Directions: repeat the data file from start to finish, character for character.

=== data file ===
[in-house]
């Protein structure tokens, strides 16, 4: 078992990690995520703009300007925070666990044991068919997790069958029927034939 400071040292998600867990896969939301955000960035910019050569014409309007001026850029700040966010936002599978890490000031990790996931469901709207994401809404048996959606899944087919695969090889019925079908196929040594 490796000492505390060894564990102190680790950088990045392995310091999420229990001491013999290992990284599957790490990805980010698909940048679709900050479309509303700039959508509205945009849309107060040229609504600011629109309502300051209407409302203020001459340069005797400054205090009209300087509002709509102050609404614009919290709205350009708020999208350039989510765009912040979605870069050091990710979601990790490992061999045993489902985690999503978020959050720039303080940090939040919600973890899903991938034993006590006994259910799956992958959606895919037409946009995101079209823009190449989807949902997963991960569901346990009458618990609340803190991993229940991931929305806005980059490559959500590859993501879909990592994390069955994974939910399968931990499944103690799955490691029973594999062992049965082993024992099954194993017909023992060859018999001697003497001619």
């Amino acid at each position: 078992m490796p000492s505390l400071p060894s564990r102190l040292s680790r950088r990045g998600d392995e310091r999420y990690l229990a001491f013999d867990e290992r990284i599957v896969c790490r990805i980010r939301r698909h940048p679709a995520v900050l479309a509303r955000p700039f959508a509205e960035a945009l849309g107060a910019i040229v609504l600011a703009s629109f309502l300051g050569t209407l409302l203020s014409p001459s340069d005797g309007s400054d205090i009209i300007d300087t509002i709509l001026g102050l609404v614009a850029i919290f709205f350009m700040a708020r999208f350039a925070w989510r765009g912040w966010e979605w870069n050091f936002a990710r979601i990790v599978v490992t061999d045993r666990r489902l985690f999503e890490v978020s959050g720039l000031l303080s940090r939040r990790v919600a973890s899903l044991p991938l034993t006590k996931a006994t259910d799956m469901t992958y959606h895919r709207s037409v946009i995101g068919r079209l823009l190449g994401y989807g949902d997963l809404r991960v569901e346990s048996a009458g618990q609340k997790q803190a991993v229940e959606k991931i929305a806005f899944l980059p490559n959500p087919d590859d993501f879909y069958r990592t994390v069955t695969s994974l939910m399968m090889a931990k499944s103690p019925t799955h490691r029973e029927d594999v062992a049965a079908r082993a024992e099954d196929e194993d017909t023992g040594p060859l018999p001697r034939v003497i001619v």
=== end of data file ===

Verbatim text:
[in-house]
């Protein structure tokens, strides 16, 4: 078992990690995520703009300007925070666990044991068919997790069958029927034939 400071040292998600867990896969939301955000960035910019050569014409309007001026850029700040966010936002599978890490000031990790996931469901709207994401809404048996959606899944087919695969090889019925079908196929040594 490796000492505390060894564990102190680790950088990045392995310091999420229990001491013999290992990284599957790490990805980010698909940048679709900050479309509303700039959508509205945009849309107060040229609504600011629109309502300051209407409302203020001459340069005797400054205090009209300087509002709509102050609404614009919290709205350009708020999208350039989510765009912040979605870069050091990710979601990790490992061999045993489902985690999503978020959050720039303080940090939040919600973890899903991938034993006590006994259910799956992958959606895919037409946009995101079209823009190449989807949902997963991960569901346990009458618990609340803190991993229940991931929305806005980059490559959500590859993501879909990592994390069955994974939910399968931990499944103690799955490691029973594999062992049965082993024992099954194993017909023992060859018999001697003497001619």
């Amino acid at each position: 078992m490796p000492s505390l400071p060894s564990r102190l040292s680790r950088r990045g998600d392995e310091r999420y990690l229990a001491f013999d867990e290992r990284i599957v896969c790490r990805i980010r939301r698909h940048p679709a995520v900050l479309a509303r955000p700039f959508a509205e960035a945009l849309g107060a910019i040229v609504l600011a703009s629109f309502l300051g050569t209407l409302l203020s014409p001459s340069d005797g309007s400054d205090i009209i300007d300087t509002i709509l001026g102050l609404v614009a850029i919290f709205f350009m700040a708020r999208f350039a925070w989510r765009g912040w966010e979605w870069n050091f936002a990710r979601i990790v599978v490992t061999d045993r666990r489902l985690f999503e890490v978020s959050g720039l000031l303080s940090r939040r990790v919600a973890s899903l044991p991938l034993t006590k996931a006994t259910d799956m469901t992958y959606h895919r709207s037409v946009i995101g068919r079209l823009l190449g994401y989807g949902d997963l809404r991960v569901e346990s048996a009458g618990q609340k997790q803190a991993v229940e959606k991931i929305a806005f899944l980059p490559n959500p087919d590859d993501f879909y069958r990592t994390v069955t695969s994974l939910m399968m090889a931990k499944s103690p019925t799955h490691r029973e029927d594999v062992a049965a079908r082993a024992e099954d196929e194993d017909t023992g040594p060859l018999p001697r034939v003497i001619v």